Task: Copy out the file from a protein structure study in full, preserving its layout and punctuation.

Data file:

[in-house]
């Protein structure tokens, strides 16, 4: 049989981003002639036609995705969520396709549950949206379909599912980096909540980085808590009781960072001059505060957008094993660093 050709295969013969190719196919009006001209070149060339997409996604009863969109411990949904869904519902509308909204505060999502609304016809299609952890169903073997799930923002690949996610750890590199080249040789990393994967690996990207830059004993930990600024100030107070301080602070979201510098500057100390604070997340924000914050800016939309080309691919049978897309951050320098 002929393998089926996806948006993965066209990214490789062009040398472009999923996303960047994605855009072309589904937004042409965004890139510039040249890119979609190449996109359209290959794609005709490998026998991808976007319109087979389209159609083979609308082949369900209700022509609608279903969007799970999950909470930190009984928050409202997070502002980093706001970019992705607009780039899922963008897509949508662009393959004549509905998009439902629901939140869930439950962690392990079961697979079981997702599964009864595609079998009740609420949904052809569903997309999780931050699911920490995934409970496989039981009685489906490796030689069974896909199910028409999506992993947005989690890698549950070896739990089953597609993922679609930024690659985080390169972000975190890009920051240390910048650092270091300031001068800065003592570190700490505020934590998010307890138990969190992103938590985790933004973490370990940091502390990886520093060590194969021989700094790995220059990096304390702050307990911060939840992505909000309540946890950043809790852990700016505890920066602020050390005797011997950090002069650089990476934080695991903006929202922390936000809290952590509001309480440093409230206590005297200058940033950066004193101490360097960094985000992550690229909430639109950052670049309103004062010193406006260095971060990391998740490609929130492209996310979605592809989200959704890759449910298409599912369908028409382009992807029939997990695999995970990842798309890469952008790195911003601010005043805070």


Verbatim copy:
[in-house]
């Protein structure tokens, strides 16, 4: 049989981003002639036609995705969520396709549950949206379909599912980096909540980085808590009781960072001059505060957008094993660093 050709295969013969190719196919009006001209070149060339997409996604009863969109411990949904869904519902509308909204505060999502609304016809299609952890169903073997799930923002690949996610750890590199080249040789990393994967690996990207830059004993930990600024100030107070301080602070979201510098500057100390604070997340924000914050800016939309080309691919049978897309951050320098 002929393998089926996806948006993965066209990214490789062009040398472009999923996303960047994605855009072309589904937004042409965004890139510039040249890119979609190449996109359209290959794609005709490998026998991808976007319109087979389209159609083979609308082949369900209700022509609608279903969007799970999950909470930190009984928050409202997070502002980093706001970019992705607009780039899922963008897509949508662009393959004549509905998009439902629901939140869930439950962690392990079961697979079981997702599964009864595609079998009740609420949904052809569903997309999780931050699911920490995934409970496989039981009685489906490796030689069974896909199910028409999506992993947005989690890698549950070896739990089953597609993922679609930024690659985080390169972000975190890009920051240390910048650092270091300031001068800065003592570190700490505020934590998010307890138990969190992103938590985790933004973490370990940091502390990886520093060590194969021989700094790995220059990096304390702050307990911060939840992505909000309540946890950043809790852990700016505890920066602020050390005797011997950090002069650089990476934080695991903006929202922390936000809290952590509001309480440093409230206590005297200058940033950066004193101490360097960094985000992550690229909430639109950052670049309103004062010193406006260095971060990391998740490609929130492209996310979605592809989200959704890759449910298409599912369908028409382009992807029939997990695999995970990842798309890469952008790195911003601010005043805070």